Vöcklabruck is a municipality with 12,378 inhabitants (as of January 1, 2020) in the Hausruckviertel in Upper Austria. The city is the center of the Vöckla-Ager-Senke, the second most important economic area in Upper Austria. As the seat of the district administration and the district court of Vöcklabruck, it is also an important administrative town, a regionally important shopping and business town and, as the location of various secondary schools, also a relevant school town.

The Romans occupied the area around AD 15, which has since been part of the Noricum province.

When the Roman administration finally collapsed towards the end of the 5th century under the onslaught of the Germanic tribes, the Bavarian conquest began in 550, in which the population and settlement-like structures that have continued to have an impact up to our day emerged. The Vöckla-Ager-Senke is one of the oldest Bavarian settlement areas.

middle age
The name of the city was first mentioned in 1134 as Pons Veckelahe. In 1984 the company celebrated its 850th anniversary. There is evidence of the Schöndorf Church as early as 824: In the tradition book of the Mondsee Monastery there is a document stating that a pious man named Mahtuni has part of his inheritance, consisting of 40 days of land, forests and other valuables in Attergau in the place called Puhilesphah (today Pilsbach) transferred to this monastery. The contract for this was renewed on December 26, 824 in the church in Scugindorf, today's Schöndorf.

Between 1134 and 1143, Pilgrim von Weng had a hospice built on the bridge over the Vöckla on the left bank, the oldest in Upper Austria and the third oldest in the German-speaking area.

The core of today's city, the town square closed by two heraldic towers, the emblem of Vöcklabruck, was probably a planned foundation of the Babenbergs in the 12th century, who fortified their newly obtained property from the Count of Regau.

Presumably Vöcklabruck was not officially raised to the status of a town, but slowly developed from a market town to a town in the course of the 14th century. Since we know that it was already a town in 1358, the year Duke Albrecht II died, this year is usually mentioned. Albrecht and his son Rudolf IV were great patrons of the city of Vöcklabruck and are therefore - stylized as knights - on the city's coat of arms.

Emperor Maximilian I, who was friends with the lord of the nearby Wartenburg Castle, Wolfgang von Polheim, also promoted the city and stayed in it several times. He had his coat of arms affixed to the city towers.


Modern times
In the 16th and 17th centuries, the fortunes of the city were shaped by the religious wars that followed the Reformation and the peasant revolts associated with them. In 1570 the majority of the townspeople were Protestant, the pastoral office, which was under the monastery of St. Florian, was Catholic, which led to constant conflicts.

In 1620, Emperor Ferdinand II pledged the land above the Enns (Upper Austria) to the Bavarian Duke Maximilian I in return for his support in the Battle of the White Mountains. Under Maximilian's governor Adam Graf von Herberstorff, the Counter-Reformation began in full force. The peasants 'uprising against forced re-Catholicization culminated in the Upper Austrian Peasants' War in 1626. The trigger for this war was the Frankenburg dice game in May 1625, in which Herberstorff let the ringleaders of an anti-Catholic rebellion roll the dice for their lives in pairs.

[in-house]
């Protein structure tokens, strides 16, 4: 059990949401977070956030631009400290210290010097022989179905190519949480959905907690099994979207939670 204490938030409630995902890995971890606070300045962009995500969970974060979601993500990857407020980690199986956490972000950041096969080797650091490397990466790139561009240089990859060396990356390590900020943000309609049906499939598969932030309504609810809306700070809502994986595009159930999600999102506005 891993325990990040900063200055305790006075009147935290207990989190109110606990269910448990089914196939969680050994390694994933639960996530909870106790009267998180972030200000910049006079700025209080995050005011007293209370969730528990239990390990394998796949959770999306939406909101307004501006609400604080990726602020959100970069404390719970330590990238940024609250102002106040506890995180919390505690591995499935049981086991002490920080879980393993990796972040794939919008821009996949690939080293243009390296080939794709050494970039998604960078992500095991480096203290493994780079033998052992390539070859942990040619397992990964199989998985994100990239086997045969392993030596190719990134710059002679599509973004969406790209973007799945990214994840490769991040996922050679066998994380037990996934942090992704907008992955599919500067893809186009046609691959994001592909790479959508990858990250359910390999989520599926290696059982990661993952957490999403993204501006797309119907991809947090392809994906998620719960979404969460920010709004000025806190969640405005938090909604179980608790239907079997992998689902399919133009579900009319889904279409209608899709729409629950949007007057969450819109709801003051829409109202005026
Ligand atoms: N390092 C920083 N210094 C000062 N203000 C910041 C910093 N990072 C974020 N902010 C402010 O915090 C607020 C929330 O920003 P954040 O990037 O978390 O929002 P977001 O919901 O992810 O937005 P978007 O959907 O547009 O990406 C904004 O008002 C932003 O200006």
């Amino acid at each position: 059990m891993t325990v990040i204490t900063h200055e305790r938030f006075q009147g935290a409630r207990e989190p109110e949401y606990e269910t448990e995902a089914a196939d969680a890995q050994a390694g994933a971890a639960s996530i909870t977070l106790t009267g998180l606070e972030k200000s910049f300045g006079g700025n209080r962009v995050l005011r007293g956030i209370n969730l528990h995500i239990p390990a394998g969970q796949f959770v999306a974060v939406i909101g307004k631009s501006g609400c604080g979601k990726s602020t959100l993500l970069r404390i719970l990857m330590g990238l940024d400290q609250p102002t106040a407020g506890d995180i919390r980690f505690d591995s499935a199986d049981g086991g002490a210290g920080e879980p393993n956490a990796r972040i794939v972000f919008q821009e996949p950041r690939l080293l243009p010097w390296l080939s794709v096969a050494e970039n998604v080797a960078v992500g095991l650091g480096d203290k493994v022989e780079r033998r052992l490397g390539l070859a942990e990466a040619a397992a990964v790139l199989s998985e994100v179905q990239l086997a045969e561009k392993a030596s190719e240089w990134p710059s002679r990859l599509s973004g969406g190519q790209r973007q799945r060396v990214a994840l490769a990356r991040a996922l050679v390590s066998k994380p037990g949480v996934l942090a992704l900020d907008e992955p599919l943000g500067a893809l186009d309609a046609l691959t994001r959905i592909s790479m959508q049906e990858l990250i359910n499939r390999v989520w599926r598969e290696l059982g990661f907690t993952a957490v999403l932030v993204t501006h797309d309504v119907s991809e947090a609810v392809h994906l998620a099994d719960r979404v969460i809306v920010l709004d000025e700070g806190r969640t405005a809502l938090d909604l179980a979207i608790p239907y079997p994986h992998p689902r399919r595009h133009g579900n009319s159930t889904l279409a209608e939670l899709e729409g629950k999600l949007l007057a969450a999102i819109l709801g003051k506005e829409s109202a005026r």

After the end of the lien in 1628 and further bloody battles between the peasants and the imperial troops in 1632, Vöcklabruck (together with the community of Engelhartszell) was pledged again towards the end of the Thirty Years War when Ferdinand II needed money to raise an army against Sweden. The city left the association of sovereign cities, became impoverished and could hardly recover from the consequences of the war. It was not until 1718 by Emperor Karl VI. re-triggered and regained their status and privileges.

19th century
In the Napoleonic Wars, Vöcklabruck suffered great damage again. After the Peace of Schönbrunn in 1809, the city came to France, which it passed on to Bavaria. With the Congress of Vienna Vöcklabruck came back to Austria - this time for good. It belonged to the Hausruckkreis; In 1868 the Vöcklabruck district administration was installed.

The Hatschek company was founded in 1893. The material fiber cement with the company name Eternit was developed from a mixture of asbestos and cement, which became a worldwide success.


Second World War
From June 6, 1941 to May 14, 1942, there was a satellite camp of the Mauthausen concentration camp in Wagrain. It was on the same site on which half of the bus parking lot of the school center and the district sports hall are now. About 300 prisoners were used in road and bridge construction and also for other work in Vöcklabruck and Attnang-Puchheim. After the Second World War, in which the city was only slightly destroyed, new districts arose in Schöndorf and Dürnau, not least to take in refugees from the east, where more than half of the population of Vöcklabruck now lives.

Contemporary history
From July 15 to 21, 1985 the 8th International Fire Brigade Competitions of the World Fire Brigade Association CTIF (Fire Brigade Olympics) were held in the Voralpenstadion in Vöcklabruck. The program included Traditional International Fire Brigade Competitions, International Fire Brigade Sports Competitions and International Youth Fire Brigade Competitions.

In 2003 Vöcklabruck hosted the 14th European Shooting Festival, an event organized by the European Association of Historical Shooting.

In March 2006 the gutted building of the old Upper Austria. State hospital in Vöcklabruck expertly blown up.